A little known campaign of the Foreign Legion occurred in 1892 when a mixed 800 man Battalion was sent to fight in the west African country of Dahomey ( present-day Benin). King Behanzin was leading his forces against the French interests there and it was up to Colonel Alfred-Amedée Dodds of the Colonial Infantry and his contingent of 4,000 marines, legionnaires, Senegalese tirailleurs, Spahis and loyal Hausa tribesmen to restore order. Facing the French were a strong force of 4,500 of the kings guard and another 10,000 or so warriors. Among the toughest fighters in Behanzin’s forces were the female warriors nicknamed Amazons “renowned for their marksmanship and feared for their propensity to torture and mutilate anyone who fell into their hands. Once every three years the best families in the kingdom would present their eligible daughters before a sort of royal examination board. The prettiest were chosen for the king’s harem, and the most physically fit were placed in the king’s bodyguard and trained for war.”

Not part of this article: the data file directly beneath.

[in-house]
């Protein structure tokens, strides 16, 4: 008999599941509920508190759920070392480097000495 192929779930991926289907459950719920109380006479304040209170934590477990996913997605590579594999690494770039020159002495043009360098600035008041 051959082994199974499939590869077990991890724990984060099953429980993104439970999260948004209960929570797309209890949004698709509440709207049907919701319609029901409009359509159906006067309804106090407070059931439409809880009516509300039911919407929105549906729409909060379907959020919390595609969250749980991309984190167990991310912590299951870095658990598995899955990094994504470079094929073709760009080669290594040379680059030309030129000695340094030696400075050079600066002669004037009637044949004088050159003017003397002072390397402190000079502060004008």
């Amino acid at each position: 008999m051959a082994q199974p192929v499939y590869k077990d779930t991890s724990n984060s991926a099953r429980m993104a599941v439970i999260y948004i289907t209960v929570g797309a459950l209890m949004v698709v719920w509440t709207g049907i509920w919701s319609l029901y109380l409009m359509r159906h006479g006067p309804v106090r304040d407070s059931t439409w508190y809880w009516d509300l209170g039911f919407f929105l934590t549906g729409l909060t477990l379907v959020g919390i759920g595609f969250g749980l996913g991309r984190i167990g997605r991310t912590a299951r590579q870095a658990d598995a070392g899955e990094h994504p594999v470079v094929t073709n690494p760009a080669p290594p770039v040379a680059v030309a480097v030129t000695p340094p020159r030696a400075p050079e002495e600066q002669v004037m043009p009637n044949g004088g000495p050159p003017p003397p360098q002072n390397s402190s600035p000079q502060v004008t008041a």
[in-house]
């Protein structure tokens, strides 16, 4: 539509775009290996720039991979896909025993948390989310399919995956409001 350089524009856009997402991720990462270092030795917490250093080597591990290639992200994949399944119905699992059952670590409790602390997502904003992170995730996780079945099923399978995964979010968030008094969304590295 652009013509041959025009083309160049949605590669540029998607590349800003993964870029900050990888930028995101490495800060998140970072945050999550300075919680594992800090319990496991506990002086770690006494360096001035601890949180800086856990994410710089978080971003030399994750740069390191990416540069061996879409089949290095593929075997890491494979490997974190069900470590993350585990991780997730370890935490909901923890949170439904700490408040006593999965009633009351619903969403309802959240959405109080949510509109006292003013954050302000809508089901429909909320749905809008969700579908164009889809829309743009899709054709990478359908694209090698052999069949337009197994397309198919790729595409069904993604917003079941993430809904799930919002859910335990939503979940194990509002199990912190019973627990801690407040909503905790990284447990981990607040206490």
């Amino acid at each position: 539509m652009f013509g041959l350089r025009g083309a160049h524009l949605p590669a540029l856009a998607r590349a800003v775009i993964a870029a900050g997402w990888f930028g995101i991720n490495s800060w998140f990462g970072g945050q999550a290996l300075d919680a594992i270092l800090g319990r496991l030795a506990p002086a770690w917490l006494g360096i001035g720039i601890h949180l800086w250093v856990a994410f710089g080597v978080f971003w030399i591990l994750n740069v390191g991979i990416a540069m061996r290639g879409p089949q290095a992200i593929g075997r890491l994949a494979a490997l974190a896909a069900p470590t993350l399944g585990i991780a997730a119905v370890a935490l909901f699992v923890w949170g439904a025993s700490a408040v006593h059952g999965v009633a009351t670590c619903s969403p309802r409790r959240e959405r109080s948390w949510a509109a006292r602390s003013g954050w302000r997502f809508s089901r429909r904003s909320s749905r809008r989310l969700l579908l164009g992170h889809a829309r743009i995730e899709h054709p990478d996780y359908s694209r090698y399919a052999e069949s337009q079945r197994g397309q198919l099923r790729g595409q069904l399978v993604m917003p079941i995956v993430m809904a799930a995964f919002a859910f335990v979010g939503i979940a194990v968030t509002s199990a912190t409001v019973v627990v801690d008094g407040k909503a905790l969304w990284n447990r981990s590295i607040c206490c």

This story is one of the few pieces of fiction that I’m aware of that is set in the troubled Dahomey of this time. Of course it was H. Bedford Jones who wrote it for Blue Book Magazine (July 1938) as part of his long running Warriors in Exile series of Foreign Legion tales. I actually found a copy of this on FadedPage so this month’s format is a bit different without the two column pulp format.
It’s been a while since I’ve expressed my gratitude for your pulp tale uploads, so here I am to do just that: thank you, Sir! *salutes smartly*
Thank you for visiting the blog. “returns salute”